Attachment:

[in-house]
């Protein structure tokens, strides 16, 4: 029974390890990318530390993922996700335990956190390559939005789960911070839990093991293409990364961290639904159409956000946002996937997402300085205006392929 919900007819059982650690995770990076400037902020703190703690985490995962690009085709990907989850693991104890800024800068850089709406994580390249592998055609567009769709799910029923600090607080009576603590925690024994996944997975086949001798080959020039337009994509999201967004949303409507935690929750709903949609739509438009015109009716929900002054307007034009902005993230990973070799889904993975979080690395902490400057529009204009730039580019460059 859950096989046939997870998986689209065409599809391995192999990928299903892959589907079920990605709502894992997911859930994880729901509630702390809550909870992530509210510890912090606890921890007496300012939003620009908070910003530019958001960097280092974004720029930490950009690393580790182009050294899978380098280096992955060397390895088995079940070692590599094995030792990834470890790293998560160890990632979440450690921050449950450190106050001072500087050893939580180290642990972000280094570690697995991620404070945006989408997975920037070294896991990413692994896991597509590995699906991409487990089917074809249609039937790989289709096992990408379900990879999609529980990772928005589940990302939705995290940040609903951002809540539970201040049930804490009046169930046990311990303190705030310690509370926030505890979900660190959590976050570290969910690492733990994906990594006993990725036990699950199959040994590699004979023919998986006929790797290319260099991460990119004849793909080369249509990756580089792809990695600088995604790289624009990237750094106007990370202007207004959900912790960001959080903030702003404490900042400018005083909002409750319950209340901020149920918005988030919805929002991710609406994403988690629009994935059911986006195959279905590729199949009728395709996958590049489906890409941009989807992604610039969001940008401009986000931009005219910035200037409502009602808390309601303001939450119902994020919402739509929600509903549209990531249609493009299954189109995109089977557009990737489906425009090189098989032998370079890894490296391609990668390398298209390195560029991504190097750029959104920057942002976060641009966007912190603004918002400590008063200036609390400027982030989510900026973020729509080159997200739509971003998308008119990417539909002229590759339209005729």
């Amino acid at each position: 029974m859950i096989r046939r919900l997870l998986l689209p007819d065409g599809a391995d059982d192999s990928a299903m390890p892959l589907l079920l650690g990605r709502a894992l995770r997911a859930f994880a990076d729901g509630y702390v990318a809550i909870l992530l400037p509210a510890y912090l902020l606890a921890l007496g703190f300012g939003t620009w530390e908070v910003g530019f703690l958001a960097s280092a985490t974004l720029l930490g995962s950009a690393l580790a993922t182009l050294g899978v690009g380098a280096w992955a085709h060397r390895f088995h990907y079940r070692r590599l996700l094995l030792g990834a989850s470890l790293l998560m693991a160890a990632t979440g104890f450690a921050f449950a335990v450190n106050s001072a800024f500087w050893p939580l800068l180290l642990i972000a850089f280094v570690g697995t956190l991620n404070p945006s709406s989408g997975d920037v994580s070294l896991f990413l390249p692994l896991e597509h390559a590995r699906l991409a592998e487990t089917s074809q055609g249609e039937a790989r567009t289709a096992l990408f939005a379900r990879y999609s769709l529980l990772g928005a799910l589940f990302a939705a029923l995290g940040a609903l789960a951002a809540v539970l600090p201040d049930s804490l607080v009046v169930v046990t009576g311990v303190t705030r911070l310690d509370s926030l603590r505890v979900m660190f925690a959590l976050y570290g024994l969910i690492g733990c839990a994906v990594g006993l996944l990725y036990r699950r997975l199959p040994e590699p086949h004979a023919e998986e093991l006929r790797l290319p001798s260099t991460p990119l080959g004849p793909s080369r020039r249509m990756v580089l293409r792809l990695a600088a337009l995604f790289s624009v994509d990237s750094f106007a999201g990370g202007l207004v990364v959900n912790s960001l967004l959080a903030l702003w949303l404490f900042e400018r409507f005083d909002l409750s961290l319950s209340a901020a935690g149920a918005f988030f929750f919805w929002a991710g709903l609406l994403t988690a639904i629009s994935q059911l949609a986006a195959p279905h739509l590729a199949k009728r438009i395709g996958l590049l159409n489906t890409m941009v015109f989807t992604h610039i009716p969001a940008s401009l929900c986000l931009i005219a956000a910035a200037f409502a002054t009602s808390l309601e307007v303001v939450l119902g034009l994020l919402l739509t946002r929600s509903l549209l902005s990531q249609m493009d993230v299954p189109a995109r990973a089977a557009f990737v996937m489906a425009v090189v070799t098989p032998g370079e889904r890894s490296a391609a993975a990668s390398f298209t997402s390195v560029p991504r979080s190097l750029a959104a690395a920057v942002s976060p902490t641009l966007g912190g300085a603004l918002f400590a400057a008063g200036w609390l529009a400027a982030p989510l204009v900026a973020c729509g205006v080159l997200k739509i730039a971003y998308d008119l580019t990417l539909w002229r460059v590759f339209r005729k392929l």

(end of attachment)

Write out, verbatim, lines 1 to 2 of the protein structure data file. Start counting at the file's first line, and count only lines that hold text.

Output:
[in-house]
């Protein structure tokens, strides 16, 4: 029974390890990318530390993922996700335990956190390559939005789960911070839990093991293409990364961290639904159409956000946002996937997402300085205006392929 919900007819059982650690995770990076400037902020703190703690985490995962690009085709990907989850693991104890800024800068850089709406994580390249592998055609567009769709799910029923600090607080009576603590925690024994996944997975086949001798080959020039337009994509999201967004949303409507935690929750709903949609739509438009015109009716929900002054307007034009902005993230990973070799889904993975979080690395902490400057529009204009730039580019460059 859950096989046939997870998986689209065409599809391995192999990928299903892959589907079920990605709502894992997911859930994880729901509630702390809550909870992530509210510890912090606890921890007496300012939003620009908070910003530019958001960097280092974004720029930490950009690393580790182009050294899978380098280096992955060397390895088995079940070692590599094995030792990834470890790293998560160890990632979440450690921050449950450190106050001072500087050893939580180290642990972000280094570690697995991620404070945006989408997975920037070294896991990413692994896991597509590995699906991409487990089917074809249609039937790989289709096992990408379900990879999609529980990772928005589940990302939705995290940040609903951002809540539970201040049930804490009046169930046990311990303190705030310690509370926030505890979900660190959590976050570290969910690492733990994906990594006993990725036990699950199959040994590699004979023919998986006929790797290319260099991460990119004849793909080369249509990756580089792809990695600088995604790289624009990237750094106007990370202007207004959900912790960001959080903030702003404490900042400018005083909002409750319950209340901020149920918005988030919805929002991710609406994403988690629009994935059911986006195959279905590729199949009728395709996958590049489906890409941009989807992604610039969001940008401009986000931009005219910035200037409502009602808390309601303001939450119902994020919402739509929600509903549209990531249609493009299954189109995109089977557009990737489906425009090189098989032998370079890894490296391609990668390398298209390195560029991504190097750029959104920057942002976060641009966007912190603004918002400590008063200036609390400027982030989510900026973020729509080159997200739509971003998308008119990417539909002229590759339209005729």